In Memoriam: Sean Stockburger
Western's Sean Stockburger, the Help Desk manager for Academic Technology & User Services (ATUS), passed away Jan. 28 at the age of 51 after a brief but intense fight with brain cancer. Stockburger was much beloved by his colleagues during his almost 10 years at the University; see below to read comments and thoughts from his co-workers about his impact on their lives, or click here to read his obituary in the Bellingham Herald.
"Upon hearing of Sean's death, I searched our photo archives to find the (attached at right) photo. In it, Sean bears his signature smile -- a characteristic that along with his laugh and gentle way of speaking I will always remember and appreciate. The most common compliment that I heard about Sean was: 'Best boss ever!' I attribute the accolade to Sean's clear and comfortable way of speaking giving you his full attention. He could explain both easy and difficult concepts to you in ways that never made you feel stupid for not knowing before. Of course, this was a superior skill to have for a Help Desk manager.
On many occasions I sought out Sean's expertise. I would frequently ask him brief questions expecting a brief reply in return. Just when I figured that he didn't have time to respond, I would receive a lengthy, detailed response demonstrating Sean's deep knowledge and his willingness to give me the time needed to understand the nuances.
Sean was crucial to many technology projects here at Western often leading the end-user testing so that our Help Desk would fully understand scenarios that would likely arise. Rather than complain about how a piece of technology could be better designed, Sean was more apt to smile and chuckle even though he might have to respond to frustrated clients. Sean always deserved better than what he was dealt."
"I always attributed his lengthy replies to his southern upbringing and storytelling. His humor and wit remain my favorite thing about him and I will remember him for the rest of my life for his kindness when my husband was seriously ill, and the gentle way he was with Jim when we met in the grocery store during Jim’s recovery where Jim couldn’t remember anything due to his treatments at Overlake, and could not place who Sean was – though they had met nearly daily in the office prior when Jim was still driving his bus. Gracious, kind, loving, one of kind, funny, witty, generous and understanding."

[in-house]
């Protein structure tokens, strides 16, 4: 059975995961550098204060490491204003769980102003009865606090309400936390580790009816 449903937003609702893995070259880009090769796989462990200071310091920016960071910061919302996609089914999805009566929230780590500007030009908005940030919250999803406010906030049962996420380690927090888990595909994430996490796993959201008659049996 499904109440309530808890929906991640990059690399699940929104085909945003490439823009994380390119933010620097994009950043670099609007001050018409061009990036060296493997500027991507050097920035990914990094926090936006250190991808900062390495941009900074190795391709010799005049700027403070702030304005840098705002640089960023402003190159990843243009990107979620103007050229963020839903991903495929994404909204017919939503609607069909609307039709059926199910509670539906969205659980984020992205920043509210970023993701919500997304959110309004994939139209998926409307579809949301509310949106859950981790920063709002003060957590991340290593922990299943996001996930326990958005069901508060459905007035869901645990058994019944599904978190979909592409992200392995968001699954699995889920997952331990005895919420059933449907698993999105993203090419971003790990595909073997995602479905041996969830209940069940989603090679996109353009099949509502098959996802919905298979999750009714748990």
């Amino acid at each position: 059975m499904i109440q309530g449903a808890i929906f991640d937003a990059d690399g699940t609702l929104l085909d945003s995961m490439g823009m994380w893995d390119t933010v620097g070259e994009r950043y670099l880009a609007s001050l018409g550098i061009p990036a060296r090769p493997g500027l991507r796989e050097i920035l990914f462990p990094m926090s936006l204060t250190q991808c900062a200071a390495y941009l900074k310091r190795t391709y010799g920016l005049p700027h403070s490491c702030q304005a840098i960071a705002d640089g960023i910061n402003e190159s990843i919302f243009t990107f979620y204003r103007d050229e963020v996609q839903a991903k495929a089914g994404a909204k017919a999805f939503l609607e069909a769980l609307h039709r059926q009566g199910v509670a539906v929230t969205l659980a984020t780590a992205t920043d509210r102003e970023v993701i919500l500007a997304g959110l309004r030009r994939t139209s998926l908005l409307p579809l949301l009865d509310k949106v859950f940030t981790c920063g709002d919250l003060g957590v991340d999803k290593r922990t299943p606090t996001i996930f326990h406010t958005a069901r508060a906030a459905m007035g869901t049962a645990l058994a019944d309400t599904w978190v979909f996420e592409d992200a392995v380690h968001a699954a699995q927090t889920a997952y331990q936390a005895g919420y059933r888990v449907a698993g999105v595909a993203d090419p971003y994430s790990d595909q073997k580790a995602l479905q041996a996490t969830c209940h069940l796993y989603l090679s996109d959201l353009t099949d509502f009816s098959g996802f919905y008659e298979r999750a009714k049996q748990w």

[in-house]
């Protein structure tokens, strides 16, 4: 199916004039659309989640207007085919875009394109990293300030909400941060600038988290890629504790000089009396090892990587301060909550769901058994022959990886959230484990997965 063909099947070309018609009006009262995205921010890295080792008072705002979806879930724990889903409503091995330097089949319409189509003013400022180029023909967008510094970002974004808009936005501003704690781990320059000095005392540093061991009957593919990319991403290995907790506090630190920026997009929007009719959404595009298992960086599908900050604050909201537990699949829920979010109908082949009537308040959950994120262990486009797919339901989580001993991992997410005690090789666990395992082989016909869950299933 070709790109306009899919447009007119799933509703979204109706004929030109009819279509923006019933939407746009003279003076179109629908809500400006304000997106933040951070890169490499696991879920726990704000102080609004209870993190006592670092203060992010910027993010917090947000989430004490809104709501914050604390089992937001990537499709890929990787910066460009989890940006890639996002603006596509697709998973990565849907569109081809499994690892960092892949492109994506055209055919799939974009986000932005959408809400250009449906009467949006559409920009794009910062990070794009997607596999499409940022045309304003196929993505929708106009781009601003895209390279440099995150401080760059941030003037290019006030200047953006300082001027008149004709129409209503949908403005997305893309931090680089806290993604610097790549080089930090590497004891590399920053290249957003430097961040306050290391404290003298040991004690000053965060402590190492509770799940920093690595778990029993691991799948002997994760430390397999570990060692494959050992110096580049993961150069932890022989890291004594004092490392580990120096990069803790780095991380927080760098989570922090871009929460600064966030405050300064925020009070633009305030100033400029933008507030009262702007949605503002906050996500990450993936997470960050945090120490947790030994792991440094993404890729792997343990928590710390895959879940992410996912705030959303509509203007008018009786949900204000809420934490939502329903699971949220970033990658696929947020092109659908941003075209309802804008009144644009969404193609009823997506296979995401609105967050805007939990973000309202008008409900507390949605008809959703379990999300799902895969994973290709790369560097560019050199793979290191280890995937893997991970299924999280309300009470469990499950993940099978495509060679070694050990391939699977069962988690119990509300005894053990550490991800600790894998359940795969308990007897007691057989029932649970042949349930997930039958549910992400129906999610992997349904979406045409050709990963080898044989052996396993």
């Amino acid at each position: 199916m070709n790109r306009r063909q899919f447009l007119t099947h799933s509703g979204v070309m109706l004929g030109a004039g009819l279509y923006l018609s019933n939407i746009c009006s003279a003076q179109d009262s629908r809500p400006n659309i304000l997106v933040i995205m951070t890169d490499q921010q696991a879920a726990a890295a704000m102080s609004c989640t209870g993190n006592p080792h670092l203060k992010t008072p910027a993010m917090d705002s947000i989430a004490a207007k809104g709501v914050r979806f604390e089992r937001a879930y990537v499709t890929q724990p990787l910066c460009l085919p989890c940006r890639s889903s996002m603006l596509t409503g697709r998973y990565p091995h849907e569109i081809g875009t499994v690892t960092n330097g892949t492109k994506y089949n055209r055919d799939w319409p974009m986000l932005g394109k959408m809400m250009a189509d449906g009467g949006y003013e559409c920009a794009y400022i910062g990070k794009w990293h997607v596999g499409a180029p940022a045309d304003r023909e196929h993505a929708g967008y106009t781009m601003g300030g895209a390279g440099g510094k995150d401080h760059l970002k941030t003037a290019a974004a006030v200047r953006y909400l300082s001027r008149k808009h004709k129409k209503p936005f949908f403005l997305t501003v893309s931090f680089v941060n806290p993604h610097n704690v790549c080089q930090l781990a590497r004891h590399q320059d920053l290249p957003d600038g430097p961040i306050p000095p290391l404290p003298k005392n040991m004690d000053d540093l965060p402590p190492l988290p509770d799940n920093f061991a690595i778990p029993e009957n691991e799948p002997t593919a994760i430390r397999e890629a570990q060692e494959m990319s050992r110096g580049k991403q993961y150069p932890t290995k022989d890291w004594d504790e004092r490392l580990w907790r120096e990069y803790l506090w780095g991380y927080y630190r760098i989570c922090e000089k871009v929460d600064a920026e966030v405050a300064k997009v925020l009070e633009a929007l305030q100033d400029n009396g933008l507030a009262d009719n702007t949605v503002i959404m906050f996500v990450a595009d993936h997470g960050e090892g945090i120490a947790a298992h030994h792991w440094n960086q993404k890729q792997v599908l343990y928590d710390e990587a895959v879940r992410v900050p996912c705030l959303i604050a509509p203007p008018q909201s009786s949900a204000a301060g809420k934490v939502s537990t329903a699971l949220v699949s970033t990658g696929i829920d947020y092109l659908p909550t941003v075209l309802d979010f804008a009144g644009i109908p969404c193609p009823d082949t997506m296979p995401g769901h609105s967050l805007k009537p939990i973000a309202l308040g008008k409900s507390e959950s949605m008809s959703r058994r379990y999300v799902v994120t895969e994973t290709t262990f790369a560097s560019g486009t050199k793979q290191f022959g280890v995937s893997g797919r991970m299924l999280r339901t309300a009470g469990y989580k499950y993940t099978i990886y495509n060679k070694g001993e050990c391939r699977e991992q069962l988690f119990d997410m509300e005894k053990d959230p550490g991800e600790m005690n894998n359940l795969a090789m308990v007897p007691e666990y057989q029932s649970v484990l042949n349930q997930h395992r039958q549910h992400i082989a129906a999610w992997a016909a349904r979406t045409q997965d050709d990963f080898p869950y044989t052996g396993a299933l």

"Sean hired me to the Help Desk as a student employee my freshman year at Western. I was so nervous, and he was so welcoming. He took the time to personally show me around the ATUS department and checked in often on how I was coming along in learning the ropes. His check-ins never came with the daunting sense of a performance evaluation; they were always from a place of genuine care. That was something so wonderful about Sean – he would take the time to explain something to you in as much detail as possible, even if it was a simple concept. Sean also had a talent for meeting people where they were at. He never used tech jargon that would go over someone’s head, and would always kindly explain and gladly pass on more knowledge.
My mom came to visit once, and I took her to see the Help Desk. Sean could have easily not said anything at all, but he invited her to come sit in his office while I worked, just to chat. His door was always open and he made sure you knew that. He cared so much for his employees as people. I learned so much from Sean, both about technology and the ins and outs of the ATUS Help Desk, as well as personally. I know I would not be where I am today without his ongoing support and guidance. I can only hope to emulate Sean’s kind spirit everywhere I go."
"Sean was one of the first people I met when coming to Western. From our first meeting, he emanated kindness and positive energy. He handled a heavy workload at Western, but I always felt he had time for helping me. When thinking of Sean, I am reminded of a famous Maya Angelou quote, 'I’ve learned that people will forget what you said, people will forget what you did, but people will never forget how you made them feel.' His kind soul will be missed by his family, friends, and co-workers."